August 19, 1858.

From BARTHOLOMEW, Valentia, to WHITEHOUSE, Dublin.

There is certainly a better discharge.

 


 

August 19th.

WHITEHOUSE, Dublin, to DIRECTORS.

Dublin, 6 morning.

Left Valentia by mail yesterday morning. Examination of cable in harbour reported complete 9 P.M.

Serious fault, with great loss, discovered within the harbour, and cut out.

I am of opinion that further fault still exists, not far from shore.

We cannot rely upon the safety of our cable for a day while exposed to full force of Atlantic swell without protection of heavy shore end. The roll of breakers for days past greater than I have seen.

Newfoundland having previously reported to have received nothing for many hours, has since repair of cable acknowledged very good currents. The signals from them are also much stronger, and could be read at much higher speed.

We have still, however, so much loss at our end as to cause the greatest difficulty and delay in sending to them.

Though since repair they have received words from us, they have not confidence enough to send President’s Message, which is waiting.

 


 

From Valentia to WHITEHOUSE, Dublin.

Newfoundland sent a message. He got “understand” from Valentia. He is now going on with President’s Message beautifully. Marked improvement.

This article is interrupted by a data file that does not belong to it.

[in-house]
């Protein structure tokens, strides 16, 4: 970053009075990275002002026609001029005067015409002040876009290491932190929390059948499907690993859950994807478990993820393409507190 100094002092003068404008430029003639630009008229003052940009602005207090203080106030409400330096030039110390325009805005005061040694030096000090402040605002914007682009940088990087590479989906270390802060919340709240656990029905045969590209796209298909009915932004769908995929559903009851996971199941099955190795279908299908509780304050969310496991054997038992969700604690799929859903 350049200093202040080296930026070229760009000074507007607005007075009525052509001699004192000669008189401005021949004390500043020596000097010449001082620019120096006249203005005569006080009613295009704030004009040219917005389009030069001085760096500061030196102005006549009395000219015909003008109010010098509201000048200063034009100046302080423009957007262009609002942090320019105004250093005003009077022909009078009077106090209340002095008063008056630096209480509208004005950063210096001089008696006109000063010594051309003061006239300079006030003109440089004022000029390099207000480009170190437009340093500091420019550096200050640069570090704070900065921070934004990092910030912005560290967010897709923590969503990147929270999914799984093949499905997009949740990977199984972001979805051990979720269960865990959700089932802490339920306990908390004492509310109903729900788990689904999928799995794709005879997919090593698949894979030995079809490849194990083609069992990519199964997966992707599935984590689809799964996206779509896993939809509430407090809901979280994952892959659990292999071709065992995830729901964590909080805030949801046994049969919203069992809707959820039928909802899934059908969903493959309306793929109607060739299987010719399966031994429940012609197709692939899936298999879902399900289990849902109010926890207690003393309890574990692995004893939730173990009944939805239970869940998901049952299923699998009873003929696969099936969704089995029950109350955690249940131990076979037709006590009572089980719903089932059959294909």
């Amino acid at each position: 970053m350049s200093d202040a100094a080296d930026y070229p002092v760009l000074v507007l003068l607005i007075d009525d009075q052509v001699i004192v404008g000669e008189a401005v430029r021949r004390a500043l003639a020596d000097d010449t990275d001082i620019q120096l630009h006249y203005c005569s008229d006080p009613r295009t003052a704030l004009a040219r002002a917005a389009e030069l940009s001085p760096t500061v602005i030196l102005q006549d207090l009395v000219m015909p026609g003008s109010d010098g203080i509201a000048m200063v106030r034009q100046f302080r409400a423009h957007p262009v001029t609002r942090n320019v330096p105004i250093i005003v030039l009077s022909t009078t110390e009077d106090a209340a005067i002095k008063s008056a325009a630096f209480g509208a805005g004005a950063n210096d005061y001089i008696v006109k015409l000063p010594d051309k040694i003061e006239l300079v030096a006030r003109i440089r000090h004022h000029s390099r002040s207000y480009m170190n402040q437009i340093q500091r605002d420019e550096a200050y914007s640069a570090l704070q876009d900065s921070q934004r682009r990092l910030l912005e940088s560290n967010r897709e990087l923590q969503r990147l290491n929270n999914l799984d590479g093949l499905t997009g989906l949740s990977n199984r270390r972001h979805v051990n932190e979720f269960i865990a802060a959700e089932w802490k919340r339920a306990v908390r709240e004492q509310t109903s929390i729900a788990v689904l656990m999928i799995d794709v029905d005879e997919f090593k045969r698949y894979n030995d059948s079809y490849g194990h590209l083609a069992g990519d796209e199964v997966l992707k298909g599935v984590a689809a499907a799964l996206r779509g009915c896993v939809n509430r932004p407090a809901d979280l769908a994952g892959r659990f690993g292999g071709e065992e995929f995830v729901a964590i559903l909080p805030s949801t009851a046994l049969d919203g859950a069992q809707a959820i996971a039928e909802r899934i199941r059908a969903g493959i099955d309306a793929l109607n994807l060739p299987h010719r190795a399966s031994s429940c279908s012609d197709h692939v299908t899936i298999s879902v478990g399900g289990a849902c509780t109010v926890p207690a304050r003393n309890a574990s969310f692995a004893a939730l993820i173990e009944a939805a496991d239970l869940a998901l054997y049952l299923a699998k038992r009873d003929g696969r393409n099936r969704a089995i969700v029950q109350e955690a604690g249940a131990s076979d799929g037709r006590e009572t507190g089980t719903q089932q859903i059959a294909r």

EUSTON HOTEL, August 23, 1858.

To the DIRECTORS of the Atlantic Telegraph Company.

GENTLEMEN,

In less than fourteen days from the time of landing the Niagara’s end of our cable and instruments in the almost wilderness, at the head of Trinity Bay, we have seen the full and complete establishment of electric intercommunication with Newfoundland, and this at a rate of working which even under our present tariff of 2s. 6d. per word, at once commands ample commercial success.

Valentia station has received readily from Newfoundland the President’s reply to her Majesty’s Message, and other subsequent intelligence, at the rate of about two words per minute, or 100 to 120 words per hour; the communication hence to Newfoundland, owing to well ascertained and easily remediable causes, is not at present quite so rapid, attaining only a speed of 1 1/2 word per minute, or 100 words per hour.

A little longer continuance of practice at each station will enable the clerks to attain with equal accuracy a considerable increase upon these rates; and the experience already gained enables me confidently to promise in a few weeks’ time, a simple addition to the instruments at present in use, which will ensure a further gain to the extent of from 60 to 80 per cent., by economising the currents.

The success of the mighty enterprise having now, therefore, become matter for the historian rather than the speculative and prophetic philosopher, I claim (and I hope not undeservedly) repose from the labours of my official position, in order that, amongst other things, I may occupy myself without distraction in improving and digesting the results of my present knowledge and past experience.

This, therefore, is the period to which (if it were ever to be realised) I had looked forward as one of well earned and honourable repose; it is, therefore, with deepest pain that I call your attention to certain circumstances connected with your resolution of Tuesday last, which I feel bound to lay before you prior to the Shareholders’ Meeting, which must shortly take place.